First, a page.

Increase Your Printer’s Lifespan

Did you know that color printers have a lifespan that’s perfectly acceptable for both personal and professional use at the price they come, even while laser printers generally last a bit longer? Basically, you end up replacing inkjet printers every three to four years, but laser printers generally last a few years longer. Some users have reported a handful of personal grade laser printers that have been churning out pages for a full decade. Wow! But no matter what kind of printer you use, here are a few tips that will help you maintain your printer in tip top shape for as long as possible!

Tip 1: Go Easy on a Paper Jam

In case of a paper jam, never force the paper out. This can not only damage the printer, but also leave bits of torn paper inside, which could cause harm later on. To get the paper out smoothly, most printers have a hatch attached at the back that can be easily removed. Once this hatch is removed, you will gain access to the paper wheels and you should be able to see the jammed paper to get it out.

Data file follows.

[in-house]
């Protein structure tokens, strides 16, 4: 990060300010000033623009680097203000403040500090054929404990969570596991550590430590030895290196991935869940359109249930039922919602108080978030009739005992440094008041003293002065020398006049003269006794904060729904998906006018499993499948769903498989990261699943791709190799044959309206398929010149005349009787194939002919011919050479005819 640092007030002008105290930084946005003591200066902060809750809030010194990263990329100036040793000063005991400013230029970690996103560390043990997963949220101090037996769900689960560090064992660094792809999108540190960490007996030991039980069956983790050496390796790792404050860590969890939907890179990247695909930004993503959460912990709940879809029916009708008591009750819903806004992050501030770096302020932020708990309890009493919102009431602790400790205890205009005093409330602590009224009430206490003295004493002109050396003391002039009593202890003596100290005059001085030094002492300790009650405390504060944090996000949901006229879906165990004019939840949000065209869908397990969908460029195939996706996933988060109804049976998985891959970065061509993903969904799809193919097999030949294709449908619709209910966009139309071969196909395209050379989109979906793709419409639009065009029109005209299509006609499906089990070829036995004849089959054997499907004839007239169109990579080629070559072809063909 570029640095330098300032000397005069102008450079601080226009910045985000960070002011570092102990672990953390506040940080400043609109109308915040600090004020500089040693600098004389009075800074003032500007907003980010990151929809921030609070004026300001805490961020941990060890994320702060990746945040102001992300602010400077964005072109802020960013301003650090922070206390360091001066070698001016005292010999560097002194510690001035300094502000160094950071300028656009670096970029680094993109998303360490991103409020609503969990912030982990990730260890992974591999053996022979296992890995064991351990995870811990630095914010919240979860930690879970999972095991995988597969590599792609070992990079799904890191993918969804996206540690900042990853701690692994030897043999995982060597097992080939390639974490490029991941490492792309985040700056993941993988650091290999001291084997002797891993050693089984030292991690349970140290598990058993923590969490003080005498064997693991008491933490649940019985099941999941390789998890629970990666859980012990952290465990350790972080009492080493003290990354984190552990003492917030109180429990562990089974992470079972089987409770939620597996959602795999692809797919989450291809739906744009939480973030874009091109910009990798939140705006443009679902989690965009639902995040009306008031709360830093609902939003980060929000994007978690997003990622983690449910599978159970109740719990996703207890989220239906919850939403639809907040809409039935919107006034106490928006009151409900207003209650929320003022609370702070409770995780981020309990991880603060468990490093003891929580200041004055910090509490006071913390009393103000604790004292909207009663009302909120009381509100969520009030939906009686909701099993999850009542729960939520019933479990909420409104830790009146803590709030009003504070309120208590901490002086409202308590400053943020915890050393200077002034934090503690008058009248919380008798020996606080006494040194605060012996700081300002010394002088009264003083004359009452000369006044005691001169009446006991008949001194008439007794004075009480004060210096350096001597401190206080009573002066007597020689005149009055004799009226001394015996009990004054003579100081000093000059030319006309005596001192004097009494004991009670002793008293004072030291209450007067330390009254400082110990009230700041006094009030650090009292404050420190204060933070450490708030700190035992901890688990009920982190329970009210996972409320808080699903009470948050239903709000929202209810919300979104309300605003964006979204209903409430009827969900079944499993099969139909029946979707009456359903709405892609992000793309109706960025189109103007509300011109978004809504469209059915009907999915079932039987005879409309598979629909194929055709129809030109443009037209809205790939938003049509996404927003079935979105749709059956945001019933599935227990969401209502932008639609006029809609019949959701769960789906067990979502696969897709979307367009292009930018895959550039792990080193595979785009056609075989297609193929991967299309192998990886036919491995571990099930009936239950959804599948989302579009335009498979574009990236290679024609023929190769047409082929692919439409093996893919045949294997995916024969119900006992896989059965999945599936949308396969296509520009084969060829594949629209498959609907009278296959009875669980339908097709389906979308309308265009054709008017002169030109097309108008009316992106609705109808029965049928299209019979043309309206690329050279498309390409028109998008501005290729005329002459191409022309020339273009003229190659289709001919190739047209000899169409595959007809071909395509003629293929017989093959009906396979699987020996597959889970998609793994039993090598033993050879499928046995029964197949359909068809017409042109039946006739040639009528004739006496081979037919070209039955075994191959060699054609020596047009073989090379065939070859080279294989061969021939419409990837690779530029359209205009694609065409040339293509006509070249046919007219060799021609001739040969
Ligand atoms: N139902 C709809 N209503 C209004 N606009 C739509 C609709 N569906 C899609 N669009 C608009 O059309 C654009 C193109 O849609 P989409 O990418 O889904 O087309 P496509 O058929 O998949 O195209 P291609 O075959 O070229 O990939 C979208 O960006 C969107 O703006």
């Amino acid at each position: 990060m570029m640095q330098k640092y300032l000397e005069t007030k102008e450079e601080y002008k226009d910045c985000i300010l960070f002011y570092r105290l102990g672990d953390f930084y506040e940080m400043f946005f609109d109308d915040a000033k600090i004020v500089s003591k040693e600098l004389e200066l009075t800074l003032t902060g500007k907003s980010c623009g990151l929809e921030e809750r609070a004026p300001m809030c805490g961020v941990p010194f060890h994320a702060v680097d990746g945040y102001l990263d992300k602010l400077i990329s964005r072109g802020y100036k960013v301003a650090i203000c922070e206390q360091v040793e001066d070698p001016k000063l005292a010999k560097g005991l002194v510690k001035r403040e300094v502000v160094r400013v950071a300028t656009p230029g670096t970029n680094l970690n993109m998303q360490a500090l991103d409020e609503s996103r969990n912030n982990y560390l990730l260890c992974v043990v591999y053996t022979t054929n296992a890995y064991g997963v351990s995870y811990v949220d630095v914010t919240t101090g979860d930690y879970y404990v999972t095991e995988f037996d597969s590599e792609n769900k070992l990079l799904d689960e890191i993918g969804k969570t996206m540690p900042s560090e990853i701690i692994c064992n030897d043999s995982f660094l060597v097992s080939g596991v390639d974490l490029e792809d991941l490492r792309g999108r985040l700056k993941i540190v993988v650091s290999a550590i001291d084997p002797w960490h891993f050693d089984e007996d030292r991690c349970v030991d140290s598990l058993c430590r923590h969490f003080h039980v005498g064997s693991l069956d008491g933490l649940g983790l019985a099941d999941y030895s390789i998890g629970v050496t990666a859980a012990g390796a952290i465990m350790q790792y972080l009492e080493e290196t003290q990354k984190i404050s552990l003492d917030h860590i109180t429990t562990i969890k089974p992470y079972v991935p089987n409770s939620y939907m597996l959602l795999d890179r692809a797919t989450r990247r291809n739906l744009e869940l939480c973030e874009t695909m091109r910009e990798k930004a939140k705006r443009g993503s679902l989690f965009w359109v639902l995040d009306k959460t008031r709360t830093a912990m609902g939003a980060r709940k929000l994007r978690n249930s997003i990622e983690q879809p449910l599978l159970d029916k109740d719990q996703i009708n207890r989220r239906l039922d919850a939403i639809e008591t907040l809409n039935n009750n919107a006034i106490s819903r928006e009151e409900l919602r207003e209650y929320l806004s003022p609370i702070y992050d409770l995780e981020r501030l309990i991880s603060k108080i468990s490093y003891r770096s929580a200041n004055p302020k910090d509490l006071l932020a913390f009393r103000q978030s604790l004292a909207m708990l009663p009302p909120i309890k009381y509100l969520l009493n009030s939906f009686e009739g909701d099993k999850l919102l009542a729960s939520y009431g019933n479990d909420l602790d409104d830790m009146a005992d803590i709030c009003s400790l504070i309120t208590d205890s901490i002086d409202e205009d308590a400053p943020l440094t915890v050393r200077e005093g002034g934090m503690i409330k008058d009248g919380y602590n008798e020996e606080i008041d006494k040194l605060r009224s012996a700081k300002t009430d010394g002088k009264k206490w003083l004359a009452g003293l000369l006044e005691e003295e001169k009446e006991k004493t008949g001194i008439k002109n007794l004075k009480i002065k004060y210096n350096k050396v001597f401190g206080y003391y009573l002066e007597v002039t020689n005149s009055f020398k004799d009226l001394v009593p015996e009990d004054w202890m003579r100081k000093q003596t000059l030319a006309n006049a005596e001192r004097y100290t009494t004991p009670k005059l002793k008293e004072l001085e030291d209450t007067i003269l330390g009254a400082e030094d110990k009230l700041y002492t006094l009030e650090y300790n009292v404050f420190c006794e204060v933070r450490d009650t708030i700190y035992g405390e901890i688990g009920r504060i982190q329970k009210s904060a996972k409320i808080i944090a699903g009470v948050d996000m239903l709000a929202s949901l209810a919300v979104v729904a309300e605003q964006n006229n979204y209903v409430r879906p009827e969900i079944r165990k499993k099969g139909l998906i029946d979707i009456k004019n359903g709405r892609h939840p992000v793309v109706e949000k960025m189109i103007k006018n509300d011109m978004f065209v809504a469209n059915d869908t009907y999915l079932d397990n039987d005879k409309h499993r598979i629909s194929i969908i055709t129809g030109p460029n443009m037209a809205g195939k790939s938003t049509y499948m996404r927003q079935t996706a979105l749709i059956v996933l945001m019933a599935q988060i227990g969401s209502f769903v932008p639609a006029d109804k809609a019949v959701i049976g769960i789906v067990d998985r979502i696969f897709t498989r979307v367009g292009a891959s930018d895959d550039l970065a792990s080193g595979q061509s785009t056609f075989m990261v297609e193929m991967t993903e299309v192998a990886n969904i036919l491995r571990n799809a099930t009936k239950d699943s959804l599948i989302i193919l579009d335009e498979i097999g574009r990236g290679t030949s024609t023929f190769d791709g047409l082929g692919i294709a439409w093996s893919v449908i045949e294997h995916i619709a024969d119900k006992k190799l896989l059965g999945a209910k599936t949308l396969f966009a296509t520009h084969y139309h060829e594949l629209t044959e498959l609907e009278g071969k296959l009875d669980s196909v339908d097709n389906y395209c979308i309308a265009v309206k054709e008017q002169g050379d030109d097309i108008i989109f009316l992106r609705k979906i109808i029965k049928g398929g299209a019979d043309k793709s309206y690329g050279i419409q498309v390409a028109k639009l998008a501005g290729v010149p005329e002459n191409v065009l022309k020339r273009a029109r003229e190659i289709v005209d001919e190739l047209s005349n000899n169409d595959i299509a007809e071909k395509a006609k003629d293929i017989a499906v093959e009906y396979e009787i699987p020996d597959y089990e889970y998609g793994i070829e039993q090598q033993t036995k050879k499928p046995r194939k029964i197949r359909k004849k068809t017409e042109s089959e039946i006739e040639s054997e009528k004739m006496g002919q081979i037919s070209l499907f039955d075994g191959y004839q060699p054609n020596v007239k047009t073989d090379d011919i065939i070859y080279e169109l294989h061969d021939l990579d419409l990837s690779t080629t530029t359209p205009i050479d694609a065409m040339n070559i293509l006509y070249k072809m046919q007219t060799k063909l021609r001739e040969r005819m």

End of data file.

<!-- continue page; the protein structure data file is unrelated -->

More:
Tip 2: Avoid Shutting Down the Printer in an Improper Manner

Turn off your printer when not in use. This can prevent drying of ink and it also helps to keep the printer functioning at an optimum level. Remember to use the printer’s power button and then remove the plug if need be. Don’t turn the power off if you are in the middle of something.

Tip 3: Avoid Cheap Toner/Ink Cartridges